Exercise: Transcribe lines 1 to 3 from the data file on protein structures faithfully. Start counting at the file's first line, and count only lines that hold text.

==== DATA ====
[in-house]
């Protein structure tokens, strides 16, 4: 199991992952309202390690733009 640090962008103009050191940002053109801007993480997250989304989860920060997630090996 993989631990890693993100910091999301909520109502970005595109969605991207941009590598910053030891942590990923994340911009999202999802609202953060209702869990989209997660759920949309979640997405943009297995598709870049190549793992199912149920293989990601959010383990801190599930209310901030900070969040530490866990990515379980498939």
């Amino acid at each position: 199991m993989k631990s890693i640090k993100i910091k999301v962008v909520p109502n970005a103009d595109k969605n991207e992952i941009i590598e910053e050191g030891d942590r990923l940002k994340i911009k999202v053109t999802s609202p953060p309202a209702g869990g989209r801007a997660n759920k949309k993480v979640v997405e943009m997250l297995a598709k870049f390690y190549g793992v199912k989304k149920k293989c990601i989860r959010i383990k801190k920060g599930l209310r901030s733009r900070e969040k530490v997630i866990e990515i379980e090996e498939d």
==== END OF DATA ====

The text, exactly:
[in-house]
């Protein structure tokens, strides 16, 4: 199991992952309202390690733009 640090962008103009050191940002053109801007993480997250989304989860920060997630090996 993989631990890693993100910091999301909520109502970005595109969605991207941009590598910053030891942590990923994340911009999202999802609202953060209702869990989209997660759920949309979640997405943009297995598709870049190549793992199912149920293989990601959010383990801190599930209310901030900070969040530490866990990515379980498939």
């Amino acid at each position: 199991m993989k631990s890693i640090k993100i910091k999301v962008v909520p109502n970005a103009d595109k969605n991207e992952i941009i590598e910053e050191g030891d942590r990923l940002k994340i911009k999202v053109t999802s609202p953060p309202a209702g869990g989209r801007a997660n759920k949309k993480v979640v997405e943009m997250l297995a598709k870049f390690y190549g793992v199912k989304k149920k293989c990601i989860r959010i383990k801190k920060g599930l209310r901030s733009r900070e969040k530490v997630i866990e990515i379980e090996e498939d």